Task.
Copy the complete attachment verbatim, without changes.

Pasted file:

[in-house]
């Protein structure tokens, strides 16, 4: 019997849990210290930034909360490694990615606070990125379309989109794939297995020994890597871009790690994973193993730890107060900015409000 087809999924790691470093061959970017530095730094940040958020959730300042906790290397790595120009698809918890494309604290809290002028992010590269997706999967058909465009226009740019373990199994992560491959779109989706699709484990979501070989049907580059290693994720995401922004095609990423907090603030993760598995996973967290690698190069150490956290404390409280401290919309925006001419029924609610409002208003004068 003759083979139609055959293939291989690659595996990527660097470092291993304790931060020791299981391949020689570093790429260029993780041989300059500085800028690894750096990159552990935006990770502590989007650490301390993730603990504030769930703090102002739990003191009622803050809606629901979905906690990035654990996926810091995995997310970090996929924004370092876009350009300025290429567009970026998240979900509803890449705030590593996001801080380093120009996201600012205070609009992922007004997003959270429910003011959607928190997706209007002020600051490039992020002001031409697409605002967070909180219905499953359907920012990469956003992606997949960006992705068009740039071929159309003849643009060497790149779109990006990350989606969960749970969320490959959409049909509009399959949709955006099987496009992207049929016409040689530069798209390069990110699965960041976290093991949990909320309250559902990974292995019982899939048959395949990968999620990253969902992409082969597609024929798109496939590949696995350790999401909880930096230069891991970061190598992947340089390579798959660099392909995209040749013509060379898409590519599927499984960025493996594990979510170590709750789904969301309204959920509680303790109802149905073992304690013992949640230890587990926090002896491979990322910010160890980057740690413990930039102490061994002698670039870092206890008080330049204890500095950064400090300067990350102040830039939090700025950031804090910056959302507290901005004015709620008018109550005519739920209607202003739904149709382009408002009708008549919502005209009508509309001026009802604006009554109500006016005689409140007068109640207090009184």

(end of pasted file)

[in-house]
């Protein structure tokens, strides 16, 4: 019997849990210290930034909360490694990615606070990125379309989109794939297995020994890597871009790690994973193993730890107060900015409000 087809999924790691470093061959970017530095730094940040958020959730300042906790290397790595120009698809918890494309604290809290002028992010590269997706999967058909465009226009740019373990199994992560491959779109989706699709484990979501070989049907580059290693994720995401922004095609990423907090603030993760598995996973967290690698190069150490956290404390409280401290919309925006001419029924609610409002208003004068 003759083979139609055959293939291989690659595996990527660097470092291993304790931060020791299981391949020689570093790429260029993780041989300059500085800028690894750096990159552990935006990770502590989007650490301390993730603990504030769930703090102002739990003191009622803050809606629901979905906690990035654990996926810091995995997310970090996929924004370092876009350009300025290429567009970026998240979900509803890449705030590593996001801080380093120009996201600012205070609009992922007004997003959270429910003011959607928190997706209007002020600051490039992020002001031409697409605002967070909180219905499953359907920012990469956003992606997949960006992705068009740039071929159309003849643009060497790149779109990006990350989606969960749970969320490959959409049909509009399959949709955006099987496009992207049929016409040689530069798209390069990110699965960041976290093991949990909320309250559902990974292995019982899939048959395949990968999620990253969902992409082969597609024929798109496939590949696995350790999401909880930096230069891991970061190598992947340089390579798959660099392909995209040749013509060379898409590519599927499984960025493996594990979510170590709750789904969301309204959920509680303790109802149905073992304690013992949640230890587990926090002896491979990322910010160890980057740690413990930039102490061994002698670039870092206890008080330049204890500095950064400090300067990350102040830039939090700025950031804090910056959302507290901005004015709620008018109550005519739920209607202003739904149709382009408002009708008549919502005209009508509309001026009802604006009554109500006016005689409140007068109640207090009184």